• Don't allow access to your company-issued devices, such as a mobile phone or laptop

It's also important to limit the use of workplace-issued devices to work tasks. Downloading a seemingly harmless app to your work phone, for example, could potentially expose you to fraud if the app includes malicious tracking software.

Woman working from home on laptop

Finally, if you ever receive an email asking for a payment to a new bank account, call the sender on a known phone number — don’t simply reference their email signature — to reconfirm the request. It’s also important to trust your instincts, White says; don’t be afraid to get a second opinion from a coworker if something ever feels off.

Uh-oh: My home office is under cyber-attack!

As a remote employee or business owner, you may feel you're doing all the right things to protect yourself online — but it's important to stay vigilant at all times. 

“Don't assume that just because you have installed security software, you are immune to online attacks," Hauk says. "Many online attacks are the result of human error."

If your home office security is targeted by fraudsters, it's important to know what to do next to minimize potential damage. When you're working from home for your employer, that means reaching out to your company's IT department to let them know what happened.

If you're running a business, you can file a complaint with the Federal Trade Commission and report fraudulent activity to your state's attorney general's office. If you have sent money to someone you didn’t intend to, it’s important that you let your bank know as quickly as possible, so it can attempt to recover the funds.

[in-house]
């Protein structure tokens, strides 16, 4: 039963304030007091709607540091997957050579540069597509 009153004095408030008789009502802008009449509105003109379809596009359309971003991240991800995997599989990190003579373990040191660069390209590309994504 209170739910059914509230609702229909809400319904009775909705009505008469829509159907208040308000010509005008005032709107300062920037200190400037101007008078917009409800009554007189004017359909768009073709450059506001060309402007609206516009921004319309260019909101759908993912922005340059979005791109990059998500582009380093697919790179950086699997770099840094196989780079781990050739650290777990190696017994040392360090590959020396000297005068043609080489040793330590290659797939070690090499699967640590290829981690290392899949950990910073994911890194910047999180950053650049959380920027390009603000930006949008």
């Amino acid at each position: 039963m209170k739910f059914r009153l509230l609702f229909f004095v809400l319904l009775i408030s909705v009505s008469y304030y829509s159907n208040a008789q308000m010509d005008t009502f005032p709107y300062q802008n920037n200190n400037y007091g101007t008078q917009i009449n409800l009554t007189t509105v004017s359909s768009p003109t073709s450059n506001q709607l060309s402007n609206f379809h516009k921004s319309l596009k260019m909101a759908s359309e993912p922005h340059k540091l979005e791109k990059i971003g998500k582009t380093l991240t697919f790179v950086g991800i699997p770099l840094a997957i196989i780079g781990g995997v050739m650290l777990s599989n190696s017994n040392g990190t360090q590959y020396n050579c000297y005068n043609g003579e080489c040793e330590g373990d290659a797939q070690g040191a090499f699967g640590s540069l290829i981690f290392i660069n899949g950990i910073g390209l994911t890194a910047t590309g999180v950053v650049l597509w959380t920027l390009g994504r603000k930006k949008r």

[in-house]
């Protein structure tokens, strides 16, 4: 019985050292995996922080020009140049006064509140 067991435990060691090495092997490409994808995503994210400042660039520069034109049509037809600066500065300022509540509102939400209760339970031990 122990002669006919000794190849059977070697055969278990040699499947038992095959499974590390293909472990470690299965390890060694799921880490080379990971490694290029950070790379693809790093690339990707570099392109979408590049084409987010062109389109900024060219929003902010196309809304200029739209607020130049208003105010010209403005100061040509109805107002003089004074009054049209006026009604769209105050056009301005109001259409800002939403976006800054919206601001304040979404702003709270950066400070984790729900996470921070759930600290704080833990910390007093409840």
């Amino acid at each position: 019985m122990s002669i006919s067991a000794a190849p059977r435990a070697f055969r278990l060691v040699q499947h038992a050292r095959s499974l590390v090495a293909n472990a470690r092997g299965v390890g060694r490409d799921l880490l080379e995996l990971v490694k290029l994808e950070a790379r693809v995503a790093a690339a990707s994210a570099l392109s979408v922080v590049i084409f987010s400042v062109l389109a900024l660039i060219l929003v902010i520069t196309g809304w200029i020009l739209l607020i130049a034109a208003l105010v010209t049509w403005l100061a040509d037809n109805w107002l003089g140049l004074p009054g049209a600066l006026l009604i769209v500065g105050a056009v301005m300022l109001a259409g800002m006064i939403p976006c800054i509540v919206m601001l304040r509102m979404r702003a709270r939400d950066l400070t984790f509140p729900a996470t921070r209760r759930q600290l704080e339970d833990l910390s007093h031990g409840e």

Many online attacks are the result of human error.
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Lastly, consider what you can do to better identify, avert and prevent future fraud attacks. "Creating a profile about how people normally engage with you can give you some guidelines for gauging activity," White suggests. "Once you understand normal, it helps you better identify abnormal behavior."

Knowing what's typical — and what isn't — can help you spot and prevent fraud before it happens.

4 Ways to guard against fraudulent emails

1. Verify sender's email address: Fraudsters might fake the displayed name and try to disguise the domain (e.g., "").

2. Read carefully: Grammar errors and urgent requests that break protocol are red flags.

3. Scrutinize links: Hover over a hyperlink to see the URL it goes to. Use caution with unexpected attachments, too.

4. Check with sender: Contact them via a verified phone number to confirm they sent the email.

Illustration of mobile phone screen
Rebecca Lake

is a freelance journalist who's worked from home full-time since 2014. She routinely covers online security challenges for small businesses and consumers.